Tony Castro’s unique book, “Looking for Hemingway: Spain, the Bullfights, and a Final Rite of Passage,” offers a rare in-depth study of the final period of Ernest Hemingway’s life. The book captures the famous author’s final trip to Spain in 1959, where Hemingway wrote about the traditions of bullfighting for Life magazine, which turned into the nonfiction book “The Dangerous Summer,” released posthumously.
“Looking for Hemingway” is an important book because it displays his passion for bullfighting and his mental deterioration, culminating with his suicide just two years later in Ketchum.
With the help of his longtime friend Teo Davis, veteran reporter Castro transports the reader to 1959 Spain, where Hemingway celebrated his 60th birthday with his fourth wife, Mary, at Bill and Anne Davis’ capacious La Consula Villa in Malaga.
Hemingway set up shop at La Consula, for Charles Scribner’s Sons had requested a new epilogue for its reissue of “Death in the Afternoon,” Hemingway’s 1932 treatise about the traditions and rituals of bullfighting. However, when he arrived in Spain, Hemingway’s focus switched to the high-profile mano a mano duel between the two best matadors in the world: Luis Miguel Dominguin and his brother-in-law, Antonio Ordonez. Not only did his observations and reporting turn into magazine articles and a book, but Ordonez’s father, Cayetano, became the model for Pedro Romeo in “The Sun Also Rises.”
The Davises, who owned Jackson Pollock, Mark Rothko and Goya prints, reminded Hemingway of Gerald and Sara Murphy, the wealthy expat couple who threw lavish parties for members of the Lost Generation at their French Riviera estate in the 1920s. Both couples enjoyed mingling with popular writers and stars. Like the Murphys, the Davises hosted numerous actors and writers at their villa, including Noel Coward, Laurence Olivier, Vivien Leigh, Cyril Connolly and the Hemingways.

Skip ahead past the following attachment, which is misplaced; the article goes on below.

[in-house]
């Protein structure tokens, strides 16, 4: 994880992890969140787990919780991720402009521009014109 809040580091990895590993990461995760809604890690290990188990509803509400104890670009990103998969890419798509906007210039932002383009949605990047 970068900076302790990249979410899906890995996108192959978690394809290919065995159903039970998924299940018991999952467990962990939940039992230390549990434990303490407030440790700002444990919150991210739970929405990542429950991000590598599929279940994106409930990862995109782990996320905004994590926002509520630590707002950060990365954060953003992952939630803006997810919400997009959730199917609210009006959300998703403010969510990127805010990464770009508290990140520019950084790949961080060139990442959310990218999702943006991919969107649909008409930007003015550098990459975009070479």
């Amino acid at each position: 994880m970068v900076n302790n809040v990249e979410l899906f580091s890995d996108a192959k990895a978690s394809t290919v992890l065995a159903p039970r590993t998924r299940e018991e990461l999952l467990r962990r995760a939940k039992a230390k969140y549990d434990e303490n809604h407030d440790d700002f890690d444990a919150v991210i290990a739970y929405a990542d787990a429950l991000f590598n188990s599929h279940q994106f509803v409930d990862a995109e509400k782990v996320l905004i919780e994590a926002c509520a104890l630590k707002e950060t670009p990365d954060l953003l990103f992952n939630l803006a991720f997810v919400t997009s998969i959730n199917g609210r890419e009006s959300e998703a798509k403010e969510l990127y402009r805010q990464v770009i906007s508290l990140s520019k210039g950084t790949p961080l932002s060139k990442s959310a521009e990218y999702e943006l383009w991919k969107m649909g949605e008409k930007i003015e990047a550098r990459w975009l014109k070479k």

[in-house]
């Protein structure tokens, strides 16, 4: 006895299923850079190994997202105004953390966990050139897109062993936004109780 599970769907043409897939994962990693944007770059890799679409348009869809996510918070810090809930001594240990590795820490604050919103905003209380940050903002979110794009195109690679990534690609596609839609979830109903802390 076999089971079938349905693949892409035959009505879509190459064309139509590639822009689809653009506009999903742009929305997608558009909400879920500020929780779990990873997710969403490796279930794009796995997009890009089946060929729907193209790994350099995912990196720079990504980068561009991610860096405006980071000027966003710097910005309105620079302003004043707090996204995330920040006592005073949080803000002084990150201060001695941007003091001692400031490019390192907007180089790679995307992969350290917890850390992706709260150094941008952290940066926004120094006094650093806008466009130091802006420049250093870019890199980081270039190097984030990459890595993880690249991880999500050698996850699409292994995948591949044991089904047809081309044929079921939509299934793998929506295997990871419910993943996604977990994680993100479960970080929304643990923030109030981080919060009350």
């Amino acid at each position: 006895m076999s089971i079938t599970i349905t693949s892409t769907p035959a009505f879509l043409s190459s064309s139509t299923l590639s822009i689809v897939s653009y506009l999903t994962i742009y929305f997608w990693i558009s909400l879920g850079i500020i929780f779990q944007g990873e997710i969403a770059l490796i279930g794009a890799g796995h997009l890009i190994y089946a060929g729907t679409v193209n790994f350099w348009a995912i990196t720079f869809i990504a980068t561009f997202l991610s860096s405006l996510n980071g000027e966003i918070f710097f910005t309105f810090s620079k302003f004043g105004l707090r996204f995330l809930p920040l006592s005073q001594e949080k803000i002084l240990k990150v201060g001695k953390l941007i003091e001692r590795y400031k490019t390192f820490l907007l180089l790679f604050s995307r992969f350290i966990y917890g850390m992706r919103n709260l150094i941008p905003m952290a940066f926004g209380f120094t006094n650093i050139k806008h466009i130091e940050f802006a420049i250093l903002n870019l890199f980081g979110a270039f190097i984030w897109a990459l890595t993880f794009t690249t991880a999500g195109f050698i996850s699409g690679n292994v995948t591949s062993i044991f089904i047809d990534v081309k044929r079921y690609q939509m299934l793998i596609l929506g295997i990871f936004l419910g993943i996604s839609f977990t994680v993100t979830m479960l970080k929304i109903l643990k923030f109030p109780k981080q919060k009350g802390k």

Bill Davis, a Yale alumnus, was from a wealthy Indiana family that was the subject of Booth Tarkington’s 1919 Pulitzer prize winning novel “The Magnificent Ambersons.” Davis was obsessed with Hemingway, so he ensured the author had a comfortable room (he also arranged for Mary to have her own room), kept reams of special onion-skin typewriter paper on hand, made sure his pool was open for the author for his daily swim and paid Valerie Danby-Smith’s salary when Hemingway first hired her as his assistant. (Smith later married Hemingway’s youngest son, Gregory.) And he offered to lend Hemingway money for back taxes. In total, the Davis spent “upward of $75,000” on the Hemingways (in just food and liquor) during their six-month stay.
Although Hemingway was treated like a king at La Consula, Castro points to his mental deterioration throughout his book. In one instance, Hemingway was annoyed with Mary for breaking her toe on a picnic trip near the Irati River. On another occasion, during a party at the Hotel Miramar in Malaga, “Lanham momentarily grazed the back of Hemingway’s head” after placing his hand on the author’s shoulder, “but Hemingway erupted as if ready to fight. Yelling as if his head had been burned.” The famous author later apologized, “but it left Lanham convinced that Hemingway was now suffering from some mental disorder.”
Because Castro understands news hooks, he reports accurately on Hemingway’s final trip to Spain, where the famous author’s declining mental condition becomes more evident. Hemingway scholars and followers should read Castro’s book with “The Dangerous Summer” to gain a better understanding of Hemingway’s final years, and to learn about the traditions and pageantry of bullfighting.
Wayne Catan teaches English literature at Brophy College Preparatory in Phoenix.
“Looking For Hemingway: Spain, the Bullfights, and a Final Rite of Passage” by Tony Castro; Lyons Press ($26.95)